This is the third part in a five-part series on how to start a nonprofit organization. Keep in mind that the sequence in which you complete these tasks may vary, but each is important. This post will explore the steps involved in Formation and Organizational Process.
1. Identify legal, accounting, and insurance advisers experienced in nonprofit matters: Starting a nonprofit is different than starting a business. Different rules, different roles, and different reasons. Make certain your professional help knows the difference!
2. Build an initial board of directors with strong commitment and willingness to assume fiduciary responsibilities: Your organization’s board of directors has complete authority to govern and make policies. Choose wisely.
3. Designate officers of the board: Your president and secretary must be two different people, but other officer positions may be shared by the same person.
4. Research and reserve name with Secretary of State and domain name service: Before you get too excited about your name, check with a domain registry and your Secretary of State to make sure it’s available.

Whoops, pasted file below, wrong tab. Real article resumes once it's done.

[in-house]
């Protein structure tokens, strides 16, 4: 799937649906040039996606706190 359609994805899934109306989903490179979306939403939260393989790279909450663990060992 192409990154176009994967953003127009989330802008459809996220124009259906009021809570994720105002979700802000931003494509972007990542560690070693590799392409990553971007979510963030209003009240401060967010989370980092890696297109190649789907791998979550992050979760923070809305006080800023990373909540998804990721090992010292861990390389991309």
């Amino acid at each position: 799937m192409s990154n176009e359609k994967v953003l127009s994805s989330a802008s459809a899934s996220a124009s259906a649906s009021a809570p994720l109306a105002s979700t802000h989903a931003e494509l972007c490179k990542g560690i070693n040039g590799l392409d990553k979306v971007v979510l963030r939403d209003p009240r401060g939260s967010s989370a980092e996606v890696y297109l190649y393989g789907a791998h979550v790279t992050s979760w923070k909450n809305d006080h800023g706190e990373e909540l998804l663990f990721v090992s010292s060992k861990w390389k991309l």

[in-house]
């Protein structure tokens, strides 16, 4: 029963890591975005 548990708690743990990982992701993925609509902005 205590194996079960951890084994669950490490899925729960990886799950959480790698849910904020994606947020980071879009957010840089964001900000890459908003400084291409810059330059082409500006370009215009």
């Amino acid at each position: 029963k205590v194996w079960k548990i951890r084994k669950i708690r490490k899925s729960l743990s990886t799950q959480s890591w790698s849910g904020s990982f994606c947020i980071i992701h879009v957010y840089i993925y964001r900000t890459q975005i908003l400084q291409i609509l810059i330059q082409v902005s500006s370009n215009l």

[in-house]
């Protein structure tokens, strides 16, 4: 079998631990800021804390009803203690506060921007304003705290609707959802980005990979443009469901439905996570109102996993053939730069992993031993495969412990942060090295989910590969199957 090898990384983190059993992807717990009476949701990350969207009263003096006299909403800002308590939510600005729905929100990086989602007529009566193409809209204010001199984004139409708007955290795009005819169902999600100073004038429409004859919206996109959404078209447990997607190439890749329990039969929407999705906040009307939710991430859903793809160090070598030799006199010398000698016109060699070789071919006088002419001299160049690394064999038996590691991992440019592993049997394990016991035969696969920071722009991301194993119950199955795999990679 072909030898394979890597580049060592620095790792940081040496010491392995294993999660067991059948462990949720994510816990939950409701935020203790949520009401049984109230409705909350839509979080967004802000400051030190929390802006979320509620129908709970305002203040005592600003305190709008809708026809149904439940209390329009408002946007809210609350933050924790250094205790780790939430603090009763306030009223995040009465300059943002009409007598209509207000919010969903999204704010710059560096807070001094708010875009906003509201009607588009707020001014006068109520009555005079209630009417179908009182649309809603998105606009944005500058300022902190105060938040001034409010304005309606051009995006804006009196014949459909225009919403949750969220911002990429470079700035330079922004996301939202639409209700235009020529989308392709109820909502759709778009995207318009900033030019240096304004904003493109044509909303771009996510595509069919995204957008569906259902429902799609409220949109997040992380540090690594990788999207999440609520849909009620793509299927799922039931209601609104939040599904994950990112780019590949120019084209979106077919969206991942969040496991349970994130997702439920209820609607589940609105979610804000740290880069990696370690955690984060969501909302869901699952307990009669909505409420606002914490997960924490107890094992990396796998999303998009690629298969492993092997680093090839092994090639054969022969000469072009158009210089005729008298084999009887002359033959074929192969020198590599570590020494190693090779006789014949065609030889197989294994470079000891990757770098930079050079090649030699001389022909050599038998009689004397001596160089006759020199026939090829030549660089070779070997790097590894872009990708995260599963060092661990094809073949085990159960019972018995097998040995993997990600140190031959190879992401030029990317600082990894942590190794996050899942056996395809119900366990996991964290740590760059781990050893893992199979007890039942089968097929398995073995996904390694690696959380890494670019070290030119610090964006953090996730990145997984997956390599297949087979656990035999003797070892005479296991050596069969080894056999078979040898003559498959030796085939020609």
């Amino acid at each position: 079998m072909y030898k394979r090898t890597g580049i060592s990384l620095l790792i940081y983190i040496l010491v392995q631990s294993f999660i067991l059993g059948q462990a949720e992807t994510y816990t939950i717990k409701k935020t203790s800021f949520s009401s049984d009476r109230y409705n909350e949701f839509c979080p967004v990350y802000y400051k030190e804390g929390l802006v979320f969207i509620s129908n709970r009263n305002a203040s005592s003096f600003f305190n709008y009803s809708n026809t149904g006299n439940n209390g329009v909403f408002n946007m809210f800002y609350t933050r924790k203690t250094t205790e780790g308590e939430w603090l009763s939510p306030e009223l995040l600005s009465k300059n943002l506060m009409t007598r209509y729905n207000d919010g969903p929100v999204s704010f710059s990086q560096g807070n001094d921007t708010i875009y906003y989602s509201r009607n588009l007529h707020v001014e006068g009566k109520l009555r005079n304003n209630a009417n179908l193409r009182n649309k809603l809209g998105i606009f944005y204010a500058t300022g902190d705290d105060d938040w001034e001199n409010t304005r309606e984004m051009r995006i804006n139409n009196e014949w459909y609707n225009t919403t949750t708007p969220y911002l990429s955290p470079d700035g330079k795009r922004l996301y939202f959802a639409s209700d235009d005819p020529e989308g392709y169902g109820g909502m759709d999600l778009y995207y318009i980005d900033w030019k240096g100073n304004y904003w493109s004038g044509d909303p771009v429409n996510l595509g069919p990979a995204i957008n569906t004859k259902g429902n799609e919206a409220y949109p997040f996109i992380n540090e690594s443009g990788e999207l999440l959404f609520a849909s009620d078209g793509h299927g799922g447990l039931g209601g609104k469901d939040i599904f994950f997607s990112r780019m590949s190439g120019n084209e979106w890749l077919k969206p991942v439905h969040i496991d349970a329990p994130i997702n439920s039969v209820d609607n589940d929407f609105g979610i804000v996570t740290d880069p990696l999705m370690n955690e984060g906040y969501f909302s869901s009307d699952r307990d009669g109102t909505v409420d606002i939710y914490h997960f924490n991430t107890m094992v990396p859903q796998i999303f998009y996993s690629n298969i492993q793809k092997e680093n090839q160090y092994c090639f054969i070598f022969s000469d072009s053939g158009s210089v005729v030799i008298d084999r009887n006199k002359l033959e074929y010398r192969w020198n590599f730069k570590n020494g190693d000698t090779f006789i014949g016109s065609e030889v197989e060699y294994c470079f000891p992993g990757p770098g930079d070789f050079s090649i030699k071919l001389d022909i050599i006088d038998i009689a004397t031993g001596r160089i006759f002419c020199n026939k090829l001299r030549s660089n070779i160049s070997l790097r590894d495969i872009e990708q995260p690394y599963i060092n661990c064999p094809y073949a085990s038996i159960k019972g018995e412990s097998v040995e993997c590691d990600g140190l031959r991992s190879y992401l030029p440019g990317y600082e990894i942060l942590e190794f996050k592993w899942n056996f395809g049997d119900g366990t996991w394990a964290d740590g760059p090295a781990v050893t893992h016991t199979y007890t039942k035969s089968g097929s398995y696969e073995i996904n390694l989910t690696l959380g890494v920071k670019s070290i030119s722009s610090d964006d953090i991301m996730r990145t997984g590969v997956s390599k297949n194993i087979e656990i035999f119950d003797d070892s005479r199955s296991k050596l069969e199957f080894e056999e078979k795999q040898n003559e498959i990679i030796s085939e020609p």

5. Establish a business mailing address and other pertinent contact information: Decide early on who will serve as your organization’s registered agent – your contact person with the State and IRS.
6. Prepare Articles of Incorporation and file with Secretary of State: Don’t forget your Purpose and Disolution clauses! This very specific language is critical when applying to the IRS for 501c3 tax exemption.
7. File for a Federal ID Number: Also called your EIN (Employee Identification Number), you can accomplish this online in about 5 minutes from the IRS website.
8. Draft organization’s bylaws: Your governing document should be created with thoughtful input from an experienced nonprofit advisor.
9. Open bank account and establish check writing procedures: Your local bank will help you set up an account to fit your specific needs.
10. Hold initial board meeting: Elect officers, approve and sign formation documents, and begin making policies that will shape the future of your organization.